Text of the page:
Garden wildlife specialists and sponsors of the Big Butterfly Count,, share expert tips on attracting wildlife to your garden.

Encouraging wildlife to visit your garden isn’t hard when you provide a suitable environment to use and tempting food to bring them in on a regular basis.

Wildlife-friendly planting is a key element that enables the circle of life to revolve. Native flowers and plants attract insects as both food sources and necessary for our pollinators. Birds, mammals and even amphibians are partial to insects so by having a range of these you will have the beginnings of a wildlife haven.

Additional shrubs and climbers that bear fruit and seeds will keep the birds going throughout the year too, plus provide shelter to a whole host of wildlife. Undergrowth, leaf litter and log piles are a bonus and can provide diverse habitats. Just be mindful that there could be something living there when you come to maintain your garden and be especially careful with rakes and strimmers. By no means do you need a ‘wild’ garden, just be a little more relaxed about tidying up, or dedicate a small patch for wildflowers.

The introduction of a shallow pond or water source can make your garden an oasis to more than just birds who rely on it for drinking and bathing. Mammals need water just as much and it’s important they have a graduated end to climb out should they fall in. In the case of bats, ponds are a great idea as water loving insects are a favourite meal. Not forgetting the frogs and toads that need ponds to breed and enjoy damp vegetation and crevices nearby to live in.

Have a look at the huge range of food and feeders for wildlife, to see what suits your garden and the wildlife you have (or are hoping to see). You can try simple hanging bird feeders filled with sunflower hearts to get you started as this is a staple of many birds, but you’re more likely to get better results by adding variety such as fat balls or peanut cakes. Hedgehogs especially need supplementary food when breeding and then fattening up for winter, and keep any cheeky squirrels to their own side of the garden with a squirrel feeder.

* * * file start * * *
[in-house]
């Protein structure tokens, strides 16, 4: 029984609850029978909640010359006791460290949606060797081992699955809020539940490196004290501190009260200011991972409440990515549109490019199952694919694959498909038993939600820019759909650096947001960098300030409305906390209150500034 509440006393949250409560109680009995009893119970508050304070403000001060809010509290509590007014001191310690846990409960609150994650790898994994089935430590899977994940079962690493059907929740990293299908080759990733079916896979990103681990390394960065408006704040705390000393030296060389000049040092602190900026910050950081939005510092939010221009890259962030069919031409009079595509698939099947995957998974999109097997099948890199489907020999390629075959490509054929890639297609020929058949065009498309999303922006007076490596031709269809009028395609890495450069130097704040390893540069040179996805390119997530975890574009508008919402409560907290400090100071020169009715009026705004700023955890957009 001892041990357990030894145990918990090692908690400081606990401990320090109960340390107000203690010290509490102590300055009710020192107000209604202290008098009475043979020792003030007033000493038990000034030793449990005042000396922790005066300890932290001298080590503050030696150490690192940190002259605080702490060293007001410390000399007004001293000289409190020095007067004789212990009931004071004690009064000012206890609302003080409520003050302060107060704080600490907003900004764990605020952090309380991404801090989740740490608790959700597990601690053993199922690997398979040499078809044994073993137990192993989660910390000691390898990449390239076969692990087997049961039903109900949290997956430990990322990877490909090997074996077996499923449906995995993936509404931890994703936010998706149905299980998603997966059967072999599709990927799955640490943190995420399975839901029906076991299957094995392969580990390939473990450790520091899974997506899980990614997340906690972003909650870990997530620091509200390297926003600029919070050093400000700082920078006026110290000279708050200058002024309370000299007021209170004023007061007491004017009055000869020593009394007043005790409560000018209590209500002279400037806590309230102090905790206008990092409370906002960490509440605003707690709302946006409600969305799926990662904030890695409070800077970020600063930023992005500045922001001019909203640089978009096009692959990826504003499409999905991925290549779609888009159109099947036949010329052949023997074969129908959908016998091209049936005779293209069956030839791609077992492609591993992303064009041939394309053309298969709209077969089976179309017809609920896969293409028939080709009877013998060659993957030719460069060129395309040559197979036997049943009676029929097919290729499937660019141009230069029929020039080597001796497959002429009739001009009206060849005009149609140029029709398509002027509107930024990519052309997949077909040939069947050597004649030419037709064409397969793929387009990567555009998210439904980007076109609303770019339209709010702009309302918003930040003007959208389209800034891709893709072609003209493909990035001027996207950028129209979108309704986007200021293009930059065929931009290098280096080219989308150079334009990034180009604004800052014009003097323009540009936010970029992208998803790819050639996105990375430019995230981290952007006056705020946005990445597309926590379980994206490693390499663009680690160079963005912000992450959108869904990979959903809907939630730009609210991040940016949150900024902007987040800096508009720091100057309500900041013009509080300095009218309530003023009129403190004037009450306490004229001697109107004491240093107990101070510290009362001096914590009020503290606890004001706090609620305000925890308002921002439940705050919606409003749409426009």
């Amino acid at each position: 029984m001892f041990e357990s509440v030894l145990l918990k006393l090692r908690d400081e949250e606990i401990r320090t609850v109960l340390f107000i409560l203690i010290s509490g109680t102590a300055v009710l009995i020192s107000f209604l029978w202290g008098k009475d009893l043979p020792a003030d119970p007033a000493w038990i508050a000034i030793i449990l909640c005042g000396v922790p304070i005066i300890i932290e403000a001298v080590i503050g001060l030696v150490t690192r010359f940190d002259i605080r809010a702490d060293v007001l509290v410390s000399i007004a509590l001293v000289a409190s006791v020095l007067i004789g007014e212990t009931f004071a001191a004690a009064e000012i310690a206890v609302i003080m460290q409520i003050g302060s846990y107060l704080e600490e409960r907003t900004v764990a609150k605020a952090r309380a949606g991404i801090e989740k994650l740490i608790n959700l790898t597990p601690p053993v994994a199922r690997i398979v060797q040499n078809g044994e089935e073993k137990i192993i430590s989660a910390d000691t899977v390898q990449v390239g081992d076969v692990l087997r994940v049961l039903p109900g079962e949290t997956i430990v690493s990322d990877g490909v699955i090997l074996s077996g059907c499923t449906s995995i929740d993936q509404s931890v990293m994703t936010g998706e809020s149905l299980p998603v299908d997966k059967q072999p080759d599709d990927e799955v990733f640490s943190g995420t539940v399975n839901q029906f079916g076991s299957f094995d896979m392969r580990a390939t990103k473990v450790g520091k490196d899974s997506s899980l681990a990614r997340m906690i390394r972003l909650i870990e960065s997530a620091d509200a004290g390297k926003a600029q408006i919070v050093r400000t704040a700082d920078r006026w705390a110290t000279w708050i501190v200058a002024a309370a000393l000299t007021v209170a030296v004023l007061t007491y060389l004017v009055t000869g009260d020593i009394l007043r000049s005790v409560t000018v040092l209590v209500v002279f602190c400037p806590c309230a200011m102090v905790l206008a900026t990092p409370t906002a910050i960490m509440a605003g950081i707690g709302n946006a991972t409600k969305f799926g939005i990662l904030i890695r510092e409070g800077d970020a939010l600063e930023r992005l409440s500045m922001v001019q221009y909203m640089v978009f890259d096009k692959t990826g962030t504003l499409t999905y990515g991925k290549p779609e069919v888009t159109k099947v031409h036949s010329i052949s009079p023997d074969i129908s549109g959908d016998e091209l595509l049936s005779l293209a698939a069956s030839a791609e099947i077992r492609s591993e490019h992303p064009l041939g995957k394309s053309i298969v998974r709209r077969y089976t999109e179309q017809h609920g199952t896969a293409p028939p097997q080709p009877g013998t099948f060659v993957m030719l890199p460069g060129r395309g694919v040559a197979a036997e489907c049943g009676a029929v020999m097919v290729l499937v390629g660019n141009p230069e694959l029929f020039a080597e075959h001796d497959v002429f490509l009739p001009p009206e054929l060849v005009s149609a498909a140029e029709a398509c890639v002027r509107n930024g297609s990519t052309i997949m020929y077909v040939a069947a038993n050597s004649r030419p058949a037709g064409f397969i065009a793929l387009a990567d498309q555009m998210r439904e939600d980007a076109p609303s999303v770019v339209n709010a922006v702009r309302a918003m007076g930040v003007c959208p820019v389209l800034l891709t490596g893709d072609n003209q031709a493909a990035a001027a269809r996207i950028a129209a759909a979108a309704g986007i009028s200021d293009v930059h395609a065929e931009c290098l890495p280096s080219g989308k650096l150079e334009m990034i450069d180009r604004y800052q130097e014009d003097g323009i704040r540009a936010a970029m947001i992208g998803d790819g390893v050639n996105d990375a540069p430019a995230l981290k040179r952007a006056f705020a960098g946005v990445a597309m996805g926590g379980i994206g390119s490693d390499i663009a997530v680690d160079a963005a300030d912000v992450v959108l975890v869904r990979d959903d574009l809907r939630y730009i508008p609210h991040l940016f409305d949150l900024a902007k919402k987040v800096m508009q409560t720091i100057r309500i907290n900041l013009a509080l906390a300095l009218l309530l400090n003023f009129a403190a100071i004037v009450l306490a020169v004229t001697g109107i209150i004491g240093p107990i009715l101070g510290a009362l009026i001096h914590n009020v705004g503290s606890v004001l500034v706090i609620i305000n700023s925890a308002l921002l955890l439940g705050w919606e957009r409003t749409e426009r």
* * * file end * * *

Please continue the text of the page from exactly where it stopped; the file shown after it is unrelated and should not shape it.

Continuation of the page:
Sometimes our gardens don't provide enough suitable shelter, especially for breeding and hibernation so it’s a good idea to add additional habitats. Birds have their own preferences in the type of nest box they use and putting these up early will encourage them to claim the territory for winter roosting ready for spring nests. Bats rely on existing crevices to make roosts, but if these aren’t available, they will take to a bat box positioned high up.
And the smallest of creatures, bugs, bees and butterflies all need to shelter too. Your garden plants and log piles are perfect for most needs, so concentrate on a pollinator plaza of bee and butterfly habitats that care for those essential pollinating insects. They also give you an opportunity to closely watch how solitary bees make their cocoons - fascinating!

We still need to let nature do its own thing, and remember, that whilst we love seeing all the different species spend time in our gardens, they are not our pets. Wildlife needs to be able to enter and leave at will, and in the case of those without wings, it’s important to leave a few gaps here and there in your garden boundary fences. This enables them to move through neighbouring gardens to find what they need, when they need it - whether for food, shelter or a mate.